Microsoft's Super-Accessible Adaptive Controller Will Be Good For Cheaters, Too

By Alex Cranz on at

The Microsoft Adaptive Controller might look like a drum machine, but it’s intended to be used by people with disabilities who cannot comfortably use the Xbox controllers currently available. However, the new controller could be a boon for cheaters, too.

That’s because the enormous controller has 19 different 3.5mm ports on the back, each of which corresponds to a specific input on a standard controller. The ports enable third-party accessory makers to produce everything from pedals, to proximity sensors, to bean bags with a button inside. The idea is that a person with a disability could use the wide variety of input options to create a way to play that’s comfortable for them.

This is, without a doubt, a great use for the controller — even if people with disabilities will find, as per usual, that they have to pay more. The controller itself is £75, and we’ve heard quoted prices as high as £150 for some of the accessories. A controller could easily end up costing the same as a cheap gaming PC — which is a little frustrating when you consider that a standard Xbox One controller starts at just £40. The tax for people with disabilities, while all too common, is still irritating.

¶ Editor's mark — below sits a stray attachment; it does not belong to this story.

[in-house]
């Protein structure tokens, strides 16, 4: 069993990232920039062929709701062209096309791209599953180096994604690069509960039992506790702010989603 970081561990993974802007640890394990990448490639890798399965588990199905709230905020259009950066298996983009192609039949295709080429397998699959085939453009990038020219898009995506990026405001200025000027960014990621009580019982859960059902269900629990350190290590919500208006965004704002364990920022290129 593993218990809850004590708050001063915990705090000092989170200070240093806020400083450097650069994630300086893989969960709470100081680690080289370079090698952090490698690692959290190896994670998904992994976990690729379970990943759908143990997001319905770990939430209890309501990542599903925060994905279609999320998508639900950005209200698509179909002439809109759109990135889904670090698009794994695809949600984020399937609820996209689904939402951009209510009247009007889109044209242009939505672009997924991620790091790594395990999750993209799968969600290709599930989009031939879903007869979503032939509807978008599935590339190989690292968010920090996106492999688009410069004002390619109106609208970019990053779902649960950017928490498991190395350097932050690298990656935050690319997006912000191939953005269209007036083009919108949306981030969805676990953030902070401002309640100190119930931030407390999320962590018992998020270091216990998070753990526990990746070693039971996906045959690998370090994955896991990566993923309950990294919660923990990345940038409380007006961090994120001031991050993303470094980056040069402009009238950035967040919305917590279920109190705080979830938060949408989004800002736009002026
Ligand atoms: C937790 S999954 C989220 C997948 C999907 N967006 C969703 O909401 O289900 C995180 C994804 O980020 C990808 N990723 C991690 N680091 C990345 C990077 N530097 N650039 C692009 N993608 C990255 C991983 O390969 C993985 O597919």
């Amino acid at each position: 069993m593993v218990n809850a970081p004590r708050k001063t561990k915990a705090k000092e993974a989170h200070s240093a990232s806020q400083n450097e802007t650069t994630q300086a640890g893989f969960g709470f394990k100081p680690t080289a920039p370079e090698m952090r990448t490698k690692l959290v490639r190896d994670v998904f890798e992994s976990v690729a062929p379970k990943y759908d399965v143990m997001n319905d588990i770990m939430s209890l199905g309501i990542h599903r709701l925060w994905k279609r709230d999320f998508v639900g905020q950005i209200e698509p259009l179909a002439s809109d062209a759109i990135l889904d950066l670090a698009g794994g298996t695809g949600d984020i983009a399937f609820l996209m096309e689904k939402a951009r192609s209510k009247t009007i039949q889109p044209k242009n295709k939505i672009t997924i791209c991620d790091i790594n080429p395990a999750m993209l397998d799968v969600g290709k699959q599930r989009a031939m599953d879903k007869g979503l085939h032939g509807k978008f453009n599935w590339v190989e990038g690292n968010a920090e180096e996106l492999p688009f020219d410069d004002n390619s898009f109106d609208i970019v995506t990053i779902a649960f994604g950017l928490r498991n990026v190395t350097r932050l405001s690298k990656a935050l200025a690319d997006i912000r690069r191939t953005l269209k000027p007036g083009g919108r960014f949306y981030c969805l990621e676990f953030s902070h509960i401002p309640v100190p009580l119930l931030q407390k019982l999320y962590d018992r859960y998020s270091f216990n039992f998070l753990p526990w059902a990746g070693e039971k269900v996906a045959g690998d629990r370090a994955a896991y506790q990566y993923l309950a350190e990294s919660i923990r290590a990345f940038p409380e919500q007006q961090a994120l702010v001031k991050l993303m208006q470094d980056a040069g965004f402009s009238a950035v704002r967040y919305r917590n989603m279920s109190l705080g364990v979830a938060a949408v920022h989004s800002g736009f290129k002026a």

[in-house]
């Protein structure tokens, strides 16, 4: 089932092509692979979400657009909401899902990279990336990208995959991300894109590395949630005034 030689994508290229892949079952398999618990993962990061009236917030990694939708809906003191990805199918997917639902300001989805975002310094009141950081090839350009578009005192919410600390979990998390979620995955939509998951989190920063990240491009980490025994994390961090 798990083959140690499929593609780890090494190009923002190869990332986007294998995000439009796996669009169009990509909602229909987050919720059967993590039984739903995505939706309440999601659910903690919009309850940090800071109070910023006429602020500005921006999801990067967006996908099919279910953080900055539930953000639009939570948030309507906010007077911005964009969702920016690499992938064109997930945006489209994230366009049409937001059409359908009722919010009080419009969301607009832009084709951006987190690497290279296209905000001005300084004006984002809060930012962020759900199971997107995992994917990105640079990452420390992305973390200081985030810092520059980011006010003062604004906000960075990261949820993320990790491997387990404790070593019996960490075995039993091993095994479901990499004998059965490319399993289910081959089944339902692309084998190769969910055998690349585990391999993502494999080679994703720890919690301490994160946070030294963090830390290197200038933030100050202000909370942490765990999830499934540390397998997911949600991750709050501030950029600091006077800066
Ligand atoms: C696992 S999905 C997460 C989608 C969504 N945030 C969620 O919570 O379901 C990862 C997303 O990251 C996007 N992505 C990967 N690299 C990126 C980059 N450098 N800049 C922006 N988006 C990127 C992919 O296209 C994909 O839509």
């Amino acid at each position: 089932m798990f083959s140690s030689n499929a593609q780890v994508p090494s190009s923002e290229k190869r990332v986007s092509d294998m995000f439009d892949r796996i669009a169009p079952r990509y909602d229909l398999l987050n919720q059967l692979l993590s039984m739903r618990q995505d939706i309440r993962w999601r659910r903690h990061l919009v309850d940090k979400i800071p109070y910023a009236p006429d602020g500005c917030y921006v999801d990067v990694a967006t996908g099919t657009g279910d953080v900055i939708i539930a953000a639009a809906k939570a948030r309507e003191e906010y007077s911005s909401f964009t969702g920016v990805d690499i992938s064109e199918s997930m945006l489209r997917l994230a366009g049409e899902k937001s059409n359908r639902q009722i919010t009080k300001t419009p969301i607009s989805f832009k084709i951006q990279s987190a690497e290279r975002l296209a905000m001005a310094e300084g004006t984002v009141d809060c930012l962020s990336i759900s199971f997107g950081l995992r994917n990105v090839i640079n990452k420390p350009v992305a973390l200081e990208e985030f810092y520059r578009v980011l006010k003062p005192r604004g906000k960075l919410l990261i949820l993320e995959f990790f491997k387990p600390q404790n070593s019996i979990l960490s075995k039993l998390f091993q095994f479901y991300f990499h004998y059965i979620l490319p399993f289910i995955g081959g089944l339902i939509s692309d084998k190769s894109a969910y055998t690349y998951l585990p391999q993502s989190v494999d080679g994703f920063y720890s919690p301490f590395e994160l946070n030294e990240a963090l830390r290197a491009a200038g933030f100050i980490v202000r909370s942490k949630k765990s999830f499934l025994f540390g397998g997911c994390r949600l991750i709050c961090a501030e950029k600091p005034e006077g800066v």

But as we noted at Xbox’s booth in the video above, the appeal of the Microsoft Adaptive Controller isn’t just for people with disabilities. The controller can, essentially, double up with a standard controller. This means you could play games with the traditional controller, but then program the Adaptive controller with a foot petal that, when tapped, initiates melee in Halo. The opportunities for cheaters are pretty expansive, so the Adaptive Controller may not find itself allowed in tournaments anytime soon—and it may make bouts of Overwatch or Fortnite more annoying than usual.

At least the cheaters will have to pay out the nose to cheat. It’s a bummer that those with a more legitimate reason to use it will have to pay out the nose, too.

Additional reporting and video by Tom Caswell

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